ADM suing CP over 2013-14 rail service disruptions


Chicago | Reuters –– Archer Daniels Midland has filed a lawsuit against Canadian Pacific Railway over service disruptions in 2013 and 2014 at crop-processing plants in North Dakota and Minnesota, alleging they stemmed partly from cost-cutting and the Canadian railroad’s pursuit of merger partners.

Chicago-based ADM, one of the world’s largest grain traders and processors, filed suit against CP in the U.S. District Court for the Central District of Illinois last Friday, seeking damages “resulting from one of the worst and most persistent railroad service failures experienced by ADM in many years.”

But that same day, Calgary-based CP filed a claim against ADM in the U.S. District Court for the District of Minnesota seeking payment of overdue charges.

Railroads have long served as the lone, dependable way to move grain across the northern U.S. Plains, where there are no commercially-navigable rivers.

In early 2014, after months of worsening delays crippled the U.S. farm transportation system, farmers in the Upper Midwest held the largest grain stocks in years.

A CP spokesman said ADM’s claim stems from that harsh winter, adding it would “defend itself vigorously against ADM’s frivolous allegations.”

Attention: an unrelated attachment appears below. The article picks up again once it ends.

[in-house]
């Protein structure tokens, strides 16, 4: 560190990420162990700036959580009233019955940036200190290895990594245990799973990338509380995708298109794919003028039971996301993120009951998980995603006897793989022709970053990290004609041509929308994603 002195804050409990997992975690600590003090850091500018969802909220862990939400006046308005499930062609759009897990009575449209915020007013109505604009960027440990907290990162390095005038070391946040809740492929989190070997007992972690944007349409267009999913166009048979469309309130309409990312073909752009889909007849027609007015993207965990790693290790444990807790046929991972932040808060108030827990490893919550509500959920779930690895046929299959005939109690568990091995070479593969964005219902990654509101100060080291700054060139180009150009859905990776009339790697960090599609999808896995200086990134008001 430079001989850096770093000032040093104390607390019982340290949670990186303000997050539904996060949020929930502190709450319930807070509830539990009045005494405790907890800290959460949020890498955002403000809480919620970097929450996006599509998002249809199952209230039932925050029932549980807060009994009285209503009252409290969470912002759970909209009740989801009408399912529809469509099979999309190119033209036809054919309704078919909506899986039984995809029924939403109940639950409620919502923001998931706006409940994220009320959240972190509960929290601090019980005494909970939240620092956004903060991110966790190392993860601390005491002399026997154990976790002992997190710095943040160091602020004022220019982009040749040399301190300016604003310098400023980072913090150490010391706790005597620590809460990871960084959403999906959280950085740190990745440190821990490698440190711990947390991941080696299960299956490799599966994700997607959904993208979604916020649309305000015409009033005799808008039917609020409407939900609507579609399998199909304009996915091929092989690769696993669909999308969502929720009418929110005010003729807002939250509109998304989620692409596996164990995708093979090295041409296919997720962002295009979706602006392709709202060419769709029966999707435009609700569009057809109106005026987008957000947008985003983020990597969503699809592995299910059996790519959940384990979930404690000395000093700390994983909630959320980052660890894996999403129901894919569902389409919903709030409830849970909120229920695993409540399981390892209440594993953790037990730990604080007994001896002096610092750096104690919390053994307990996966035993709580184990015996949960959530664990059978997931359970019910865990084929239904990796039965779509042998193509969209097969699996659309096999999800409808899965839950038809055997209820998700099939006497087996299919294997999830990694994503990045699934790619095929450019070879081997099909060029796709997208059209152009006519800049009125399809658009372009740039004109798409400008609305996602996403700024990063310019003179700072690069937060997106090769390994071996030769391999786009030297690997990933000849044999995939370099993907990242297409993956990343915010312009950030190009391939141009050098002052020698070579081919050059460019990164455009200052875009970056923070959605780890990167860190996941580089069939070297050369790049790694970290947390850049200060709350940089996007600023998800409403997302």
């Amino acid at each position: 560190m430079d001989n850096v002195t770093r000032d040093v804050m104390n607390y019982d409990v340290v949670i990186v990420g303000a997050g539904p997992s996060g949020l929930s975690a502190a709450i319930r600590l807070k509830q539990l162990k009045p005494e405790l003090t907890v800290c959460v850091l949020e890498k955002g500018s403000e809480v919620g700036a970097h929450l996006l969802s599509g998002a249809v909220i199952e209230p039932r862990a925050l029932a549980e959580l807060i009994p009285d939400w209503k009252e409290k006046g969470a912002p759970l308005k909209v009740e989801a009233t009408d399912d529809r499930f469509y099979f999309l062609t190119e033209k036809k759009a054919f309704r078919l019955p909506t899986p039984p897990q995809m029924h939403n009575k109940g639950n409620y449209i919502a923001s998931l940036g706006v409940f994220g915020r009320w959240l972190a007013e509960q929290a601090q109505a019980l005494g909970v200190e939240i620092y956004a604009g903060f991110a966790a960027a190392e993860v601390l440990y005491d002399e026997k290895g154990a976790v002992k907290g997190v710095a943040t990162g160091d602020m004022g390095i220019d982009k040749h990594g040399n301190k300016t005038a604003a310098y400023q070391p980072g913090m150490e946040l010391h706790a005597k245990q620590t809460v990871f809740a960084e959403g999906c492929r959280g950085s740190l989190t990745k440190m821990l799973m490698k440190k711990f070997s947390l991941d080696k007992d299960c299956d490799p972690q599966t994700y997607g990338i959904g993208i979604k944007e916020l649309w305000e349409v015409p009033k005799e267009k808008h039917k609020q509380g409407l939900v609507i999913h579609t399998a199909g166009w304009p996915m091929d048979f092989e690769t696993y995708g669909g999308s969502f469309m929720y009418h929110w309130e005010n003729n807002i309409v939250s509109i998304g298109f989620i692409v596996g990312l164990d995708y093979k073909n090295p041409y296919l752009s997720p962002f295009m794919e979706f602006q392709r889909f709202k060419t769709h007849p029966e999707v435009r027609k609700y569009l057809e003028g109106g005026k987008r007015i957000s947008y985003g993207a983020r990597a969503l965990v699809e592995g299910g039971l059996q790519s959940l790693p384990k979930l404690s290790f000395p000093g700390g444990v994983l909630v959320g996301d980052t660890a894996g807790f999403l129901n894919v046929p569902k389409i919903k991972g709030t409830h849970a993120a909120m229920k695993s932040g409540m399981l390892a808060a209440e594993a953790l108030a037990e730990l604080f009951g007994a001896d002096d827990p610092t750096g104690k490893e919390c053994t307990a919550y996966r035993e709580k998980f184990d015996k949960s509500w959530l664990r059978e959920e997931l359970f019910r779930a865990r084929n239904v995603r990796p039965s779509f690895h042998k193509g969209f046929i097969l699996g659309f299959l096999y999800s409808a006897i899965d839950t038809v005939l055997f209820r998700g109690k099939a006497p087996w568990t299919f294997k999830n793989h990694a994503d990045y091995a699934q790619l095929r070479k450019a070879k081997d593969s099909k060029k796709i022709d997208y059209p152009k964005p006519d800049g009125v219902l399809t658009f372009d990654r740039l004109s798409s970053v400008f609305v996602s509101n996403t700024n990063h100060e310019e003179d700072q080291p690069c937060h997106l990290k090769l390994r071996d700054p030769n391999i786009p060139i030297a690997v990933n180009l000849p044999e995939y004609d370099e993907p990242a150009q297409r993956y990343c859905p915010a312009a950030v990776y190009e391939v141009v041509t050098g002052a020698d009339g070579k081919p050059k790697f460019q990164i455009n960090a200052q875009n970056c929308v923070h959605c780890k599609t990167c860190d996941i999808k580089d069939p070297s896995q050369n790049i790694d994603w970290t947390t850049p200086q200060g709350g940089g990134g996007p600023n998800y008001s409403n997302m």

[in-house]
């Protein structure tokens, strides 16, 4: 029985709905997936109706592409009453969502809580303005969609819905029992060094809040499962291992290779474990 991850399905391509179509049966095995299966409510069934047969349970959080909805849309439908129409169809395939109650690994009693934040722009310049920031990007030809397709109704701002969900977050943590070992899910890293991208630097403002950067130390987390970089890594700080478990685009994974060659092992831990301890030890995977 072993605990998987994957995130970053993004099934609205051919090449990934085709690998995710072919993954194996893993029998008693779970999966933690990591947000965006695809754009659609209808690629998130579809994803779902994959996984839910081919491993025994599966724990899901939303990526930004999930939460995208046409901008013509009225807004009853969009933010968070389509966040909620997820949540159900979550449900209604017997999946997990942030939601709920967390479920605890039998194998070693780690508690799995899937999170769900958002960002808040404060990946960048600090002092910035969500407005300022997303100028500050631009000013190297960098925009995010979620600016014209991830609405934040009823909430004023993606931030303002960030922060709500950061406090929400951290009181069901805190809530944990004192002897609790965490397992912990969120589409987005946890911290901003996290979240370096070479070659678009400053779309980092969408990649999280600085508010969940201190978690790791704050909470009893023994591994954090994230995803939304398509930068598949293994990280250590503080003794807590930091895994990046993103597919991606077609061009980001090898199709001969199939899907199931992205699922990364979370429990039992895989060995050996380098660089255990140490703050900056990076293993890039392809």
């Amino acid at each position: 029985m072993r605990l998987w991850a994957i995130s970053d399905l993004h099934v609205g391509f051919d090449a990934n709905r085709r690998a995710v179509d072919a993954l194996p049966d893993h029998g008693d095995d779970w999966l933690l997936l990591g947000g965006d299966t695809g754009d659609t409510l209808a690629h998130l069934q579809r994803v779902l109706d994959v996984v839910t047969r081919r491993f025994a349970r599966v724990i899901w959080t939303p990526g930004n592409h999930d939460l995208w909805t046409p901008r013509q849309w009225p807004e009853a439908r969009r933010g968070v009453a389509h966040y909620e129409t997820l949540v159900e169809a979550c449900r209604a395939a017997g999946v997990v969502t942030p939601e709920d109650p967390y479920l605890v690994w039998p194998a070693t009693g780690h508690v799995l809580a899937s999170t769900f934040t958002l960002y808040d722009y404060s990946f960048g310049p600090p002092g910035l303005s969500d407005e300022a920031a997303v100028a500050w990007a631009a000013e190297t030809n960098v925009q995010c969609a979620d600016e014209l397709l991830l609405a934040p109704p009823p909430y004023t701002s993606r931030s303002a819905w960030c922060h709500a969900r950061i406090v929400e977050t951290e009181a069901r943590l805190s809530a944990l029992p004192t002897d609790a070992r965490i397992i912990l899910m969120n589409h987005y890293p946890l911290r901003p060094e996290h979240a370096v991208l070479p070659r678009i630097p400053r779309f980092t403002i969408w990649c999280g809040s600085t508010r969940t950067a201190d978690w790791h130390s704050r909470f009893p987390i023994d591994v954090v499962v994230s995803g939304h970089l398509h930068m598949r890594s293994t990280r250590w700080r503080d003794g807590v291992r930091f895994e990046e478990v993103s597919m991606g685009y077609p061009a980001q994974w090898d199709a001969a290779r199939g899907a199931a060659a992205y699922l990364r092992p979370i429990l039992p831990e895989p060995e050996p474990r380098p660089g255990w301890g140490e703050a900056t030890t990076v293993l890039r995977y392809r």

ADM refers in its lawsuit to damages of “several million dollars,” but it is potentially embarrassing as it highlights key benefits CP has touted in its bid for Norfolk Southern.

CP in mid-November disclosed its US$28 billion offer for Norfolk Southern.

The Norfolk, Virginia-based railroad has rebuffed CP’s advances. CP claims a deal would result in cost savings of more than US$1.8 billion annually.

While some rail customers back the bid, many, such as package delivery companies UPS and FedEx, oppose it. Opponents say cost-cutting initiatives would cause service disruptions.

Since septuagenarian railroad legend Hunter Harrison became CP CEO in 2012, Wall Street has cheered its efforts to trim costs.

But ADM’s lawsuit claims service disruptions at its facilities in Enderlin and Velva, N.D. and Red Wing, Minn. stem partly from CP “engaging in imprudent cost-cutting initiatives.”

ADM blamed the problems on “diversionary management activities” at CP “pertaining to potential rail merger/acquisition partners.”

In late 2014, CP also offered to buy No. 3 U.S. railroad CSX Corp., but was rebuffed.

The lawsuit also alleges CP did not allow ADM to use alternative rail providers “to mitigate its service deficiencies.”

CP has promoted the idea of “open access,” allowing rail customers to use alternatives in similar situations.

Nick Carey and Tom Polansek report for Reuters from Chicago.


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